I don't know if you've heard of type 2 fun. Type 1 fun is the fun that we're all familiar with - eating ice cream in the sunshine with friends, that sort of deeply pleasant thing.
Type 2 fun is when you are hurting, tired, sweaty, kind of regretting life in a lot of ways, the sort of fun where you question your decisions. But afterwards, when you're drinking a beer, your muscles are all warm and glowing, you kind of think, that wasn't so bad, that was fun. That's type 2 fun! I kind of think of it as the Stockholm syndrome of fun.
Now I think if you get into most sorts of sports deeply enough, it kind of becomes type 2 fun - running marathons, triathlons, that sort of thing - those fall deeply into the realm of type 2 fun. But I can't think of a sport that embraces type 2 fun more wholly, more unabashedly, more completely, than mountaineering.
It's hard to argue that shivering in a blizzard at the top of an icy cliff above chasms of death in the worst sorts of weather the planet has is anything more than some sort of masochistic mental illness. But it's a genuine sport.
The obvious question is why, and most mountaineers defer to one of the most famous quotes from Sir Edmund Hillary. The guy had just climbed the tallest mountain on the planet - a mountain that had killed scores of people before him. A mountain that is so tall that above a certain altitude you are literally dying slowly from a lack of oxygen, and this interviewer asks him - "why?"
And Sir Edmund replies "Because it was there".
That's the sort of quote I'd accept for a question like "Why did you go into that Dunkin Doughnuts?"
But for something as completely insane as climbing to the top of a merciless mountain, I think we need maybe a smidgen more justification.
Well one reason is for views like this:
There are views in the mountains that take your breath away, that seem unreal in a photoshopped way that makes you question what is going on with your eyes. Mountains are some of the most stunning places on the planet.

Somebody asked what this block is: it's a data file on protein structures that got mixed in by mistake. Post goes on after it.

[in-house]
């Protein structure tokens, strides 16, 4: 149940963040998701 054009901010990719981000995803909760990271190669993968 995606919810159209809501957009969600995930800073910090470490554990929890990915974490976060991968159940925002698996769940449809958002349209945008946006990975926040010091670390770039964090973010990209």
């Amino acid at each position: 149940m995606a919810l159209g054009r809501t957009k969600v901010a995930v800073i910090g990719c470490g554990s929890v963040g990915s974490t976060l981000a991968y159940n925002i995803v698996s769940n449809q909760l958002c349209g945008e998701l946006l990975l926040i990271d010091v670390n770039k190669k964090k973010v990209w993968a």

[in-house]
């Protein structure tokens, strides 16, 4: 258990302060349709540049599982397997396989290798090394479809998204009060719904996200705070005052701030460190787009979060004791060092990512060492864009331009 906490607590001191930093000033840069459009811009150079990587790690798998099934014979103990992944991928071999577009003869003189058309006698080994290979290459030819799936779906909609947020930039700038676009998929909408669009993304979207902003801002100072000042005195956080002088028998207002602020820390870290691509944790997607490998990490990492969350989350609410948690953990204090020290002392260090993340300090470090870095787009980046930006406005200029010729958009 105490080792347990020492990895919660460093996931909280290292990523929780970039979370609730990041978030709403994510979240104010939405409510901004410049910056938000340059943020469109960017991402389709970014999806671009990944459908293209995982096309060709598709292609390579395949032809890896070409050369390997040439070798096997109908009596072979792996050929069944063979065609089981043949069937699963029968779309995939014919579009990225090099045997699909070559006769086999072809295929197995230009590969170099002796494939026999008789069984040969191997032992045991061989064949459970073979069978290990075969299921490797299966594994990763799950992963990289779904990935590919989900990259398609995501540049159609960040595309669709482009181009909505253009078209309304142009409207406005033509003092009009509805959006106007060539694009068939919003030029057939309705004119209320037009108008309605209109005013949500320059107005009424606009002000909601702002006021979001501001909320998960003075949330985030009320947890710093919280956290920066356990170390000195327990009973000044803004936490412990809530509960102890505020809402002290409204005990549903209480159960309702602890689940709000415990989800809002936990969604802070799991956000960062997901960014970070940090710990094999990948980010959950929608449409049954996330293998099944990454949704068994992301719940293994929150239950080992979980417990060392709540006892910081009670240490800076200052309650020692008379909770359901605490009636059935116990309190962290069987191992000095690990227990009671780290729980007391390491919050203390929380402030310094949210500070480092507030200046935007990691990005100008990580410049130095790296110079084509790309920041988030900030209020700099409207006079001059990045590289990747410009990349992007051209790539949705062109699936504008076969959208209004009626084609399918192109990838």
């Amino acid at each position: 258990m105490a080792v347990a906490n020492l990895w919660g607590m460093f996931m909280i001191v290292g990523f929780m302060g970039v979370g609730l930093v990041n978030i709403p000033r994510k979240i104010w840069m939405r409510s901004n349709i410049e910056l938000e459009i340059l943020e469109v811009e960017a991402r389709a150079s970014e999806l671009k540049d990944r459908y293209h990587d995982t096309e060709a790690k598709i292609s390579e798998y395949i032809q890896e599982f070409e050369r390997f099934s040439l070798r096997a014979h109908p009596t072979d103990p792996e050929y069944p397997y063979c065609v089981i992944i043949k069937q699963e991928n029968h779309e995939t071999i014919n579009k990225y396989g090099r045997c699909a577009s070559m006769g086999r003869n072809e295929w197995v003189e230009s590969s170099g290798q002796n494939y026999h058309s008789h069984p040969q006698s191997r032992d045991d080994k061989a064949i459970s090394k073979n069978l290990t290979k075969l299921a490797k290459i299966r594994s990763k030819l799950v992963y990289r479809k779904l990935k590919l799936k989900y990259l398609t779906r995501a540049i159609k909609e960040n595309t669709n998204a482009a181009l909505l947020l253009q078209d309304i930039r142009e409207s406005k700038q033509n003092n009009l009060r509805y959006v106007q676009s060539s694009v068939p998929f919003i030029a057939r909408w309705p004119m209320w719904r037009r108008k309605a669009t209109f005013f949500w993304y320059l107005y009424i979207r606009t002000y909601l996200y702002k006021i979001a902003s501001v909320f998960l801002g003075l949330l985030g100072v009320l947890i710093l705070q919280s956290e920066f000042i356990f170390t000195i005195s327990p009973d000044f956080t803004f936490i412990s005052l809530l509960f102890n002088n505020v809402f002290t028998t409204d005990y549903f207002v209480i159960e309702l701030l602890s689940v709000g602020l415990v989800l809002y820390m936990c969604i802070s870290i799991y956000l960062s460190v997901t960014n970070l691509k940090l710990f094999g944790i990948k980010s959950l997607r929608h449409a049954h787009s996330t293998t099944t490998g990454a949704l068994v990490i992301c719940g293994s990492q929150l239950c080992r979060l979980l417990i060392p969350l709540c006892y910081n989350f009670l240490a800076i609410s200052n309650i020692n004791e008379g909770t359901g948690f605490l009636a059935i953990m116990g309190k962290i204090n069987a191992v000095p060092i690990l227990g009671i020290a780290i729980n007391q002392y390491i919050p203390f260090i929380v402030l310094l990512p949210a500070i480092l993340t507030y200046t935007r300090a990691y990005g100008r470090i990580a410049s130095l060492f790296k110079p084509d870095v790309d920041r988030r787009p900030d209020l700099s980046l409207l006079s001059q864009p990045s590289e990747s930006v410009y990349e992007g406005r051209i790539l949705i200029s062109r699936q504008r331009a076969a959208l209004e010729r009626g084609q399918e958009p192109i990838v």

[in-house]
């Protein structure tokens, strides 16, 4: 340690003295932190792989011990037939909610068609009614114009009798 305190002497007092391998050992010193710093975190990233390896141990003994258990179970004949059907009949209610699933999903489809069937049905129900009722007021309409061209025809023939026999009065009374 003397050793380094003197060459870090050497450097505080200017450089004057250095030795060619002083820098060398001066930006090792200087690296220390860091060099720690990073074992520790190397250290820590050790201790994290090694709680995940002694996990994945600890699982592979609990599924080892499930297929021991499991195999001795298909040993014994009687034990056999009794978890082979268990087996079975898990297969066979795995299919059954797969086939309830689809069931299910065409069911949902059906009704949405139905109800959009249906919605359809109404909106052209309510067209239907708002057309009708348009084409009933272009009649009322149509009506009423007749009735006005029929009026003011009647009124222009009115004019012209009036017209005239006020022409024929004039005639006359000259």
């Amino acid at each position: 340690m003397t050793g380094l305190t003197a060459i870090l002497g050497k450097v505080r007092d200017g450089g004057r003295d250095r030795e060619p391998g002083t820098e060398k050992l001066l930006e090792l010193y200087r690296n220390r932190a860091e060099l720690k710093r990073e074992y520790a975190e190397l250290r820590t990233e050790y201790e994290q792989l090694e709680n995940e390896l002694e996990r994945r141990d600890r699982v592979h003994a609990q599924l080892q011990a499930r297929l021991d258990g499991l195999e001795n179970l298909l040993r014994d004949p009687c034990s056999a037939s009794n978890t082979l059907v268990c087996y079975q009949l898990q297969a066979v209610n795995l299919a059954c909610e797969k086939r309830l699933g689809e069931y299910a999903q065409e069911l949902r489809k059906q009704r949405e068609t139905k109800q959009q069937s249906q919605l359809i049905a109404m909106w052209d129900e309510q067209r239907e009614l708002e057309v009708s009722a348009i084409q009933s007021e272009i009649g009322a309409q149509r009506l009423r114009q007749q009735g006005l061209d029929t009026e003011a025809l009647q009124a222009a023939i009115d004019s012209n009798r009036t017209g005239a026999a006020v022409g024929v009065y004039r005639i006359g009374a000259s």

But I think there's something more, there's something about a mountain that can get into your soul, and like a piece of sand in the shell of an oyster, irritates deep inside of you, kind of gets to the root of your being and says, you should ditch everything and go climb me. It's definitely not logical, it's not easily explainable, but mountains have a weird draw. I think it's the same way that some people are drawn to the sea, some deep spiritual thing makes them need to be near the ocean, and thats a way easier urge, because the ocean has beaches and sunshine and type 1 fun. But for some twisted reason, some of us are born with an urge for mountains.
This story begins the best part of a decade ago - I had done a summer internship - they call them a "stáge" - in France, working at a nuclear reactor. At the end of the summer, a friend and I borrowed his mentor's car - one of those ridiculous looking old Citroens that was falling apart - and we drove it on this crazy road trip. We went from Grenoble down to Monte Carlo and slept in the car, which was pretty awesome, because we were literally the poorest people in the entire country that night.
Then we drove north until out of sheer exhaustion, we camped on the side of the road somewhere in Northern Italy.
The guy dropped me in a town the next day so he could drive back to work on the Monday morning, and I hitched north vaguely towards Switzerland where my flight left from.
I took a bus that was gonna go through the Mt. Blanc tunnel to get to Chamonix which is on the North of the mountain.
And there's this bend on that road which all of a sudden just reveals the mountain, like opening the curtains in a play, and that's when the mountain stole a little part of me, a part that's still gone, but a part that's kept me coming back to that Mountain, culminating in the trip last autumn in which I climbed to the top.
I'd decided to do the trip with a guided group. Mt. Blanc isn't considered a particularly 'technical' climb - there aren't many points where you are ascending using more than just your feet - but it's still on a glacier for a long way to the top, and every year a handful of people die trying to make the ascent. I thought it prudent to enlist the help of some real mountain guides, and I found a company that did a 'package' including accommodation etc.
I also roped my friend Jacob in, because he's just about as crazy as I am, and he has a hard time saying no to things like this.